Around 80 percent of Greenland is coated in a thick ice sheet, beneath which lie all kinds of mysteries. Along with long-lost mountains and rocky canyons, the world under Greenland’s ice sheet provides scientists with some invaluable insights into the distant past of our planet.
The island of Greenland is the world’s largest island, measuring around 2.17 million square kilometers (836,000 square miles) in size, over three times the area of Texas.
Just 410,000 square kilometers (158,000 square miles) of that surface are ice-free, meaning the ice sheet extends for around 1.7 million square kilometers (656,000 square miles), according to the National Snow and Ice Data Center. At its thickest point, the Greenland ice sheet is over 3 kilometers (1.9 miles) thick.
The Greenland ice sheet is the second-largest ice body in the world, beaten only by the Antarctic ice sheet on the polar opposite side of the planet. Just like Antarctica, a landmass dwells beneath Greenland, unlike the Arctic which is simply ice floating on the sea.
Under Greenland’s ice, there’s a mysterious land that features all kinds of mind-blowing geological structures, including the world’s largest canyon called the Grand Canyon (not to be confused with Arizona's more famous gorge).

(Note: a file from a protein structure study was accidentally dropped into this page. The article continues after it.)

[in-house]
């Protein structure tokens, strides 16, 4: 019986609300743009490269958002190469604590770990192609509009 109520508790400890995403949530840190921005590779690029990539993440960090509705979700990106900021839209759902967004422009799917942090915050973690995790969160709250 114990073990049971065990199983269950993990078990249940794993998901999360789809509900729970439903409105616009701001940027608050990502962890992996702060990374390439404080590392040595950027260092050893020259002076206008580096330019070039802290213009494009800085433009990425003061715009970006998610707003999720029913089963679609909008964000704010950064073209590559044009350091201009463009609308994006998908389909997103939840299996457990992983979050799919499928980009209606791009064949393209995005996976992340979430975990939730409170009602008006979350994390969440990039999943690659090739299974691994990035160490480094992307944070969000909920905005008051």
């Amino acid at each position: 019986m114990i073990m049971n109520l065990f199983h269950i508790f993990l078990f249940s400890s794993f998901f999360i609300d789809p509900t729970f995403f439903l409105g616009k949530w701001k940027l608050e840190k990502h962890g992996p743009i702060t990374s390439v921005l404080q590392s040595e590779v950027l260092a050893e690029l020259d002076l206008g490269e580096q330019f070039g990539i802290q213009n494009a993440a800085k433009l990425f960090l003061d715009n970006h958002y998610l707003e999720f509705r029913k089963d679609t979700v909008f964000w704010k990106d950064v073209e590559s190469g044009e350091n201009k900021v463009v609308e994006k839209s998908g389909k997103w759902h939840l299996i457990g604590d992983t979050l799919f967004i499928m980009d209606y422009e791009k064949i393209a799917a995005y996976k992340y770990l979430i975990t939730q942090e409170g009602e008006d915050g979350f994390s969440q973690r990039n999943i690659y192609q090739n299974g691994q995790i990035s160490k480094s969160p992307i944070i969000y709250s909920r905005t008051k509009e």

Greenland’s mega-canyon is more than 750 kilometers (466 miles) long, up to 800 meters (2,600 feet) deep, and 10 kilometers (6 miles) wide. It was likely carved out by a colossal river that ripped through the area some 4 million years ago.
Remarkably, there’s even evidence of plant life deep under Greenland. In 1966, US military scientists took a core sample by drilling through nearly a mile of ice in northwestern Greenland and obtaining a 4.5-meter (15-foot) long tube of dirt from the bottom.
When the sample was rediscovered decades later, researchers found contained twigs, leaves, and one-of-a-kind fossil plants. This affirms the theory that Greenland was, in fact, once green. Scientists believe that large parts of Greenland were ice-free around 400,000 years ago, covered in spruce forests and scrubby tundra land.
Over the next century, there’s a decent chance we’ll be seeing a lot more of the world beneath Greenland – and that’s not a good thing. As a result of warming temperatures linked to climate change, Greenland was 1.5°C (2.7°F) warmer than the 20th-century average in the decade from 2001-2011 and the hottest the region’s been for over 1,000 years.
This is catastrophic for its ice sheets and is set to raise sea levels by a significant amount within the next few decades, causing destruction and redistribution around the planet